Aisling McCarthy uncovers why luxury brands are still investing in print and how they are succeeding.
When it comes to the comparison of print and digital, there are things that each offer that the other cannot. Digital offers a quicker turn-around time and makes it easy to work remotely. However, print offers certain elements of luxury that digital simply cannot match up to.
Print offers a personal touch
Print is certainly not dead, but it has started to become a luxury good. London-based creative agency SO Creative echoes this sentiment on their blog
, stating that for luxury and aspirational brands, print will always be one of the best mediums to deliver brand cues.
“Digital isn’t going anywhere, we all know that. From a branding point of view, it provides a necessary consumer touchpoint. But when it comes to conveying the subtle qualities of taste and authority, print is simply miles ahead.”
The director of OgilvyOne, Scott Manson, says in an article
for the Publishing Research Council, that print offers a more personal feel, which is one of the main qualities that clients look for.
“When you print something, it looks like you have gone to a lot of trouble to make it. There’s a feeling when you pick up a really well-produced print product that love and craftsmanship have gone into, and you can see and feel the production values.”
This is one of the reasons why luxury brands are drawn to print. The rich, lush feel of high-quality paper and crisp images makes for a good, tactile, and visual experience.
“When you look at a title like Vogue
, it’s primarily a print brand, so there’s clearly an audience out there for that content and brands want to buy into it,” says Manson.
Digital does not offer exclusivity or quality quite like print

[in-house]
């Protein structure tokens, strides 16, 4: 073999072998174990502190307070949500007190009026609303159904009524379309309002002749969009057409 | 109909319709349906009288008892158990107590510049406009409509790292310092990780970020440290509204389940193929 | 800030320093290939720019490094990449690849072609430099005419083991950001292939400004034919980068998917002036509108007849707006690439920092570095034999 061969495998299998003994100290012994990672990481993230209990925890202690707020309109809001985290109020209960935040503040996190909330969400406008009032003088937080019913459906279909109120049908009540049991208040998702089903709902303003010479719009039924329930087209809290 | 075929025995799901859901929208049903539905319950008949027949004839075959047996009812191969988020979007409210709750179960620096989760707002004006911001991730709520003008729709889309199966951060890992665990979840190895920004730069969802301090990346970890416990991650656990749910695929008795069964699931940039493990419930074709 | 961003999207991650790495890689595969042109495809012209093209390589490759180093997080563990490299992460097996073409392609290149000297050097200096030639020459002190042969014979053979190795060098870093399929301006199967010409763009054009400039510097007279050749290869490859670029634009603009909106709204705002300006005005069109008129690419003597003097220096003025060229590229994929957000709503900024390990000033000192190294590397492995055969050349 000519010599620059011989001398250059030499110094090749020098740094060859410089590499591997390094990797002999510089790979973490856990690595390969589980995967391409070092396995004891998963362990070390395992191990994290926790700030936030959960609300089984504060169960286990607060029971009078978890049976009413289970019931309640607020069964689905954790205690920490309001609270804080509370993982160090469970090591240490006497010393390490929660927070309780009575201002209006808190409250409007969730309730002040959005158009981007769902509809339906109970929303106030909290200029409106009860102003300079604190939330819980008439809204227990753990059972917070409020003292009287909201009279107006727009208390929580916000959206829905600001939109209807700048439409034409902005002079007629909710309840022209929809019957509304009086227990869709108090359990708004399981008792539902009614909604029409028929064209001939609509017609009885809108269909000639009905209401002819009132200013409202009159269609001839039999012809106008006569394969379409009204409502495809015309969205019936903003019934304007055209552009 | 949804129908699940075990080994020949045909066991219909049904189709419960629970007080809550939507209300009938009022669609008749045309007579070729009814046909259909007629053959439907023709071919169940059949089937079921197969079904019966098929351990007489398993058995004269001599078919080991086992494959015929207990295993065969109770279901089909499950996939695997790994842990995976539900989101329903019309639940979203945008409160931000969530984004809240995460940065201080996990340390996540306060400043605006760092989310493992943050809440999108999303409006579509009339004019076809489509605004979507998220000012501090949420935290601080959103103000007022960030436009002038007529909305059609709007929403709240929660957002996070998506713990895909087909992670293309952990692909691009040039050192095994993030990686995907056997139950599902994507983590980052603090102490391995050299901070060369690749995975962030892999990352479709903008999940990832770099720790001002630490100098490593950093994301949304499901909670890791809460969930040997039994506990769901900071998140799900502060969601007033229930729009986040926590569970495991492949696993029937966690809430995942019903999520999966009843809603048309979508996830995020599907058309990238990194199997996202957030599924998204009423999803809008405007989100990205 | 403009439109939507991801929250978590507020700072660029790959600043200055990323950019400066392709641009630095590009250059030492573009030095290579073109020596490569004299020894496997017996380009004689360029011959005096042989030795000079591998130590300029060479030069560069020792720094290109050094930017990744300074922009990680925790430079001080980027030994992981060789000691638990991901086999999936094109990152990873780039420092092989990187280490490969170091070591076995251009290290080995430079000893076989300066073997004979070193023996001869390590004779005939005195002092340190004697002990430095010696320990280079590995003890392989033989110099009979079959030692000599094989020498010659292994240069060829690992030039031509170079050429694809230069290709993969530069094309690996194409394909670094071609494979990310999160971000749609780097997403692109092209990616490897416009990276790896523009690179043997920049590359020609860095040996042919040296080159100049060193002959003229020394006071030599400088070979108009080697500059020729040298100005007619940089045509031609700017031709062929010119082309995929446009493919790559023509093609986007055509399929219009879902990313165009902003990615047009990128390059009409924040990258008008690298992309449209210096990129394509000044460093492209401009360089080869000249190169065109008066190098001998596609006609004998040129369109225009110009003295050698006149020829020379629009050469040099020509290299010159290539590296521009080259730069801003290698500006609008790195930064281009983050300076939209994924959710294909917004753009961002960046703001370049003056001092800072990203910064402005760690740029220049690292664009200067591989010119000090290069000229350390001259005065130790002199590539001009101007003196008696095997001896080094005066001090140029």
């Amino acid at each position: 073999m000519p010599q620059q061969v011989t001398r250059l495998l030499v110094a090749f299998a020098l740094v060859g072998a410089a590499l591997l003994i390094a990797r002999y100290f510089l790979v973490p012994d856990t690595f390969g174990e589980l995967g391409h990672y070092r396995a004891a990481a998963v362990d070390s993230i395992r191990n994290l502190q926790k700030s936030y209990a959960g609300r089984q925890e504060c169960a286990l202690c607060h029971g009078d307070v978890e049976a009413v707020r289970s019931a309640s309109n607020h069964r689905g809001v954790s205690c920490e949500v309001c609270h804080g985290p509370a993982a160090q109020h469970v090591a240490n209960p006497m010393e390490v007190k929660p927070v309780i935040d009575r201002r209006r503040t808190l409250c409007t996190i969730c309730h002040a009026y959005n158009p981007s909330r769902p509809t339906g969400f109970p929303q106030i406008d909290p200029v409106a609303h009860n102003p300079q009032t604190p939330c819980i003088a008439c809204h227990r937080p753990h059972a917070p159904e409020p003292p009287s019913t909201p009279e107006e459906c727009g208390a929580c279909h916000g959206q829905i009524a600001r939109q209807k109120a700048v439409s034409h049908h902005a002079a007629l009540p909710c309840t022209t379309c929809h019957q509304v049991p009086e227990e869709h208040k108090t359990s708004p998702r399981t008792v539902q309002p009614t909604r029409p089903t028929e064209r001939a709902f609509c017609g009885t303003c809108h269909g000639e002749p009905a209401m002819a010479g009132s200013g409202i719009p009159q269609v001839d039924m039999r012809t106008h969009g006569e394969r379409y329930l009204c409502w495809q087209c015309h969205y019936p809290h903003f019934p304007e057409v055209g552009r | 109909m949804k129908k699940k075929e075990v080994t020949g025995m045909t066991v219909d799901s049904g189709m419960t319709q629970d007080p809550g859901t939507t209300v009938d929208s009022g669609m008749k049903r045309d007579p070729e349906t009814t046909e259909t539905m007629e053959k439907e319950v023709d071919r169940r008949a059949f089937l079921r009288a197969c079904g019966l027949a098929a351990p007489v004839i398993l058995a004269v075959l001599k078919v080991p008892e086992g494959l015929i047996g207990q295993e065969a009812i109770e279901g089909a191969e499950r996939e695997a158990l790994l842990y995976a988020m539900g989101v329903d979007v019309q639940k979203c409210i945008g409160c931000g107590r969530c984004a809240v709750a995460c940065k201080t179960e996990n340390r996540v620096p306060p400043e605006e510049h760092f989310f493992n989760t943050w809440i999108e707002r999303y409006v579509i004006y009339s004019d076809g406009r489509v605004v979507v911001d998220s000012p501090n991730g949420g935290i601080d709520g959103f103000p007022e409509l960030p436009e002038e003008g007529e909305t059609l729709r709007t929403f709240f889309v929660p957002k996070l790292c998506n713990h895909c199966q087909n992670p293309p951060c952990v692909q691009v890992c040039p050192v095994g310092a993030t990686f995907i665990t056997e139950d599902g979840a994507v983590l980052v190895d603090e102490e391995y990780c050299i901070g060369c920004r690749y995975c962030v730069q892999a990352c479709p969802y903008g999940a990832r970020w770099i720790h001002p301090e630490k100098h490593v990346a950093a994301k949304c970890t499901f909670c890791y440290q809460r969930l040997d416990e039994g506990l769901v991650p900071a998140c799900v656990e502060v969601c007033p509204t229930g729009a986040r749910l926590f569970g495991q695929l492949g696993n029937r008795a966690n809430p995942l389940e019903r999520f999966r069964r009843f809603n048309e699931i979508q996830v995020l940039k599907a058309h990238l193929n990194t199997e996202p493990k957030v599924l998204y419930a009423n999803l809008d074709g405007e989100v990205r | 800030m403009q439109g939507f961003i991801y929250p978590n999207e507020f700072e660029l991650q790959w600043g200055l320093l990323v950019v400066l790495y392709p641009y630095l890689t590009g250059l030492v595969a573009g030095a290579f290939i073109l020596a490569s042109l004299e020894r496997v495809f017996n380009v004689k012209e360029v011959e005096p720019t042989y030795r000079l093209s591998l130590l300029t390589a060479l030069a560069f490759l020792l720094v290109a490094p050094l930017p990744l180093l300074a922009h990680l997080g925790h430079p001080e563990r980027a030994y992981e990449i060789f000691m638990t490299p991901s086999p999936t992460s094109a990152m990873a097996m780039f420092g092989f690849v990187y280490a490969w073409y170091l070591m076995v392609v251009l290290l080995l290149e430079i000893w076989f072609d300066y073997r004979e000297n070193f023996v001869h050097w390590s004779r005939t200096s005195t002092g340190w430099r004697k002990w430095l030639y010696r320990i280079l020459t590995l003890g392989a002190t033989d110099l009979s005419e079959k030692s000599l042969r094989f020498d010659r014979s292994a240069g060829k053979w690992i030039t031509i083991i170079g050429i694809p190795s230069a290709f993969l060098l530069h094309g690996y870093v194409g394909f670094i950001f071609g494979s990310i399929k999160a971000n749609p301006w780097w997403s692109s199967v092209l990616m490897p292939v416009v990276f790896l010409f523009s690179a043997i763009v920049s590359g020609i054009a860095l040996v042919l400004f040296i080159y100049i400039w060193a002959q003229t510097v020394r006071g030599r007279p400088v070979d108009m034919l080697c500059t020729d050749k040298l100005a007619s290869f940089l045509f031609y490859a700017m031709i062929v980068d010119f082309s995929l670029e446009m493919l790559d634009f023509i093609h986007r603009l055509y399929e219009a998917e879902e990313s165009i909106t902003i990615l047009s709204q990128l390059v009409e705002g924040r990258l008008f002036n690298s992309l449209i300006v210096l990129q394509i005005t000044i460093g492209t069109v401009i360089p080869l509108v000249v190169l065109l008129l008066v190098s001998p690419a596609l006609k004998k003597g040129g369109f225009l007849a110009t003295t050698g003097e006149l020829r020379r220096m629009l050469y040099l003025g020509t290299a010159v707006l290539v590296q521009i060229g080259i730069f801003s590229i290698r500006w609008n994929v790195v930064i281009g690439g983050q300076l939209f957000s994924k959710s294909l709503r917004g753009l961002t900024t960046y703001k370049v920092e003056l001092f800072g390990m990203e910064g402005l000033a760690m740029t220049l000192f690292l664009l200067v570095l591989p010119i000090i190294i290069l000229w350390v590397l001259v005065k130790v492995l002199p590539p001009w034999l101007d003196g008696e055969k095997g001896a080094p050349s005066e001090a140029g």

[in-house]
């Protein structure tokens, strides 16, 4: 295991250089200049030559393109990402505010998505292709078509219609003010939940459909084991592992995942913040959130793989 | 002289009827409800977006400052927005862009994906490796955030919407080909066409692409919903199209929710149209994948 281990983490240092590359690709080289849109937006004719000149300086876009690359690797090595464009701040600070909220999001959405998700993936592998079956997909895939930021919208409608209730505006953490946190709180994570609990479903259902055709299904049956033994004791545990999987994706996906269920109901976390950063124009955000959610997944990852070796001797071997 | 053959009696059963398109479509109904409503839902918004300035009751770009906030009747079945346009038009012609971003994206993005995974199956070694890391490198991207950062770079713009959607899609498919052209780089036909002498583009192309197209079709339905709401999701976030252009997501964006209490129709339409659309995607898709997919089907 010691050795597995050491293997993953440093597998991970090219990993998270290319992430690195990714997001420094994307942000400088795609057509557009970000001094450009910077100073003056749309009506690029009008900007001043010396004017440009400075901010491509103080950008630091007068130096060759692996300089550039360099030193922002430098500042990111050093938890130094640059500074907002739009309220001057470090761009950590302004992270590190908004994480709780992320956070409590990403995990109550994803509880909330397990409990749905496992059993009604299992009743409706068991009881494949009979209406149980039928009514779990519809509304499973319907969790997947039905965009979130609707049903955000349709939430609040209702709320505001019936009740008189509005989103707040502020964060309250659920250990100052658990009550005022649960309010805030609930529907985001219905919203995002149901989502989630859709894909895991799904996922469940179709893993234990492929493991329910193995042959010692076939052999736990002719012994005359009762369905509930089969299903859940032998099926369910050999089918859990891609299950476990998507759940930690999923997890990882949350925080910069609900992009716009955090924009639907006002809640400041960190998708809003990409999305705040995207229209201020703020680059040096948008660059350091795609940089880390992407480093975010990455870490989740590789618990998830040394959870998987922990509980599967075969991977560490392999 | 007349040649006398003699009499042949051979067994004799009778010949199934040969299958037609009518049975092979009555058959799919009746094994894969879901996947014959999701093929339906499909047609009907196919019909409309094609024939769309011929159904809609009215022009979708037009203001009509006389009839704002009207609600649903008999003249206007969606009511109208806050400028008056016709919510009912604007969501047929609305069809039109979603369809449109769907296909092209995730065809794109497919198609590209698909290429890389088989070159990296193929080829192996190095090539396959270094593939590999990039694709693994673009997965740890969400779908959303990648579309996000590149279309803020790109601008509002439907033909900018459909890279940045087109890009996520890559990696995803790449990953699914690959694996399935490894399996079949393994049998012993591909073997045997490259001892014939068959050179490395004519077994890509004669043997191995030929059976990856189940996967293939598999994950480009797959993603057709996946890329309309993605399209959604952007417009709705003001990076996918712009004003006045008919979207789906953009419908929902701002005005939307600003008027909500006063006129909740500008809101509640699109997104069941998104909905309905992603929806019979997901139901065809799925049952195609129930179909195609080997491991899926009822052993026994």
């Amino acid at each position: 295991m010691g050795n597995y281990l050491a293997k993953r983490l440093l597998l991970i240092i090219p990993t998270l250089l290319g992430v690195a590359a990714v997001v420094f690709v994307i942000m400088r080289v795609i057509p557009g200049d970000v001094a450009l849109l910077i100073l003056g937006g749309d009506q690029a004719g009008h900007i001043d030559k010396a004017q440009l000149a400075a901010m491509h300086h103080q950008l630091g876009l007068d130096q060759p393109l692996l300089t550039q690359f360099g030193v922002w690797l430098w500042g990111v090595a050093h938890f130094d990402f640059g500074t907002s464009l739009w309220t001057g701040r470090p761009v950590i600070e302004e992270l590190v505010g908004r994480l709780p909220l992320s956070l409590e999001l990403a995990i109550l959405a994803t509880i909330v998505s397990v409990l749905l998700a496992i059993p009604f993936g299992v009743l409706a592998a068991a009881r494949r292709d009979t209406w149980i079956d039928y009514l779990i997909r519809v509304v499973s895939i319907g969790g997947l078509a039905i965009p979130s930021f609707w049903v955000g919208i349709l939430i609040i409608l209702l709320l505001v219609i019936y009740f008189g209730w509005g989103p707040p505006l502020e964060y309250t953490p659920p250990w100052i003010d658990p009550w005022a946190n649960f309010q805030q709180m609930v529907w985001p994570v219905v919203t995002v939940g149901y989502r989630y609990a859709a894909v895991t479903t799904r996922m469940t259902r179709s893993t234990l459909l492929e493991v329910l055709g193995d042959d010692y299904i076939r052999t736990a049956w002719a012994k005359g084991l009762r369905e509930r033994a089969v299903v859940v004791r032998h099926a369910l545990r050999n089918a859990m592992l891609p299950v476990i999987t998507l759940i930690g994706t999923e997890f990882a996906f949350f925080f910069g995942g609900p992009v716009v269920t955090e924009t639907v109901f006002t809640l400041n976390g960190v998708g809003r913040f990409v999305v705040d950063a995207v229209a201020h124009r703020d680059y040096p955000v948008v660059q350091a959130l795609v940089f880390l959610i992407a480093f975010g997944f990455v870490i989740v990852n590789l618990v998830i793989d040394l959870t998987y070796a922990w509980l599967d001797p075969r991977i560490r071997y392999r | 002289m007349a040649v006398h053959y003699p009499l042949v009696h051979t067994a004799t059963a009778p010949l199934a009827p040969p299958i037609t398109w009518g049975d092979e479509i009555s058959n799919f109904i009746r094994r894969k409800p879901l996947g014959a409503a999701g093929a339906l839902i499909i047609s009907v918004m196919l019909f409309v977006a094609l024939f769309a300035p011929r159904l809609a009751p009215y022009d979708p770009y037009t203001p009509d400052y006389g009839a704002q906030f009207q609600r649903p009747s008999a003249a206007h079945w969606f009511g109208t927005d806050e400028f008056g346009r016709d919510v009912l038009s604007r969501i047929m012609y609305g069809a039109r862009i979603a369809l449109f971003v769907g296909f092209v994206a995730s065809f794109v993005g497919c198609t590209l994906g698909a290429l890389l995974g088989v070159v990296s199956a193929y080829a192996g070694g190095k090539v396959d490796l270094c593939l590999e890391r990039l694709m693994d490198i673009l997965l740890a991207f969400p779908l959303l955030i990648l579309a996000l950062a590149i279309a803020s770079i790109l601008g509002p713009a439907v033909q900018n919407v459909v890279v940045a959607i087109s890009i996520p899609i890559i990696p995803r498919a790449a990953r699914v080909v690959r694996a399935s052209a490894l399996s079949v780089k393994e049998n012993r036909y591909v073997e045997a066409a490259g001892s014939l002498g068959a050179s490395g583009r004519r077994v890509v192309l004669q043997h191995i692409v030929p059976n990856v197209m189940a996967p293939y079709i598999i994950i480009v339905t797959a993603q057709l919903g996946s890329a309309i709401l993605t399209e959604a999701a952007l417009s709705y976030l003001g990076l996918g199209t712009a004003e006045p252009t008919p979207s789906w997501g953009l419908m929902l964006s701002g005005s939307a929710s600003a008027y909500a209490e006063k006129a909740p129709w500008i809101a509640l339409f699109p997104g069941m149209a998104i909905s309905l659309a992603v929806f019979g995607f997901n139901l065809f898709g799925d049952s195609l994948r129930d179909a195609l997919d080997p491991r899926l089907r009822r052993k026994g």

SO Creative asserts that digital’s accessibility is what takes away from its luxury aspect. No matter how upmarket your website, anyone with an internet connection can see it.
“Real luxury brands have to carefully select a few privileged people and provide them with a view from Mount Everest [where] the view is a little more exclusive … The internet’s ubiquity harms luxury brands’ exclusivity.”
The exclusivity aspect of print comes from offering magazines at a premium price, as opposed to a free-to-view website. Printing on high-quality paper, and with high-resolution pictures, gives a feel of a quality product, which is worth spending money on.
Alexandros Kitsandonis, head of visual merchandising at the Suree Group (Burberry, Versace, Hugo Boss, Armani Jeans, and Levisons) tells media update
that using the print medium shows that a brand really knows who their target market is.
“With digital, it’s easily accessible for anyone. To go onto a Marie Claire
website, for example, is free – but this doesn’t mean you can afford to buy into the brands advertised. People need money to buy magazines – and magazines are expensive.”
When it comes to advertising in these luxury magazines, due to the high-resolution images, paper quality, and size (which is larger than a cell phone or tablet screen), Manson says that the products advertised are seen in far greater detail.
“With high-end magazines, they can offer the kind of detail you don’t often get in digital content. If you’re looking at a luxury watch, for instance, you’re not going to pick up all the detail of it on an iPhone screen.”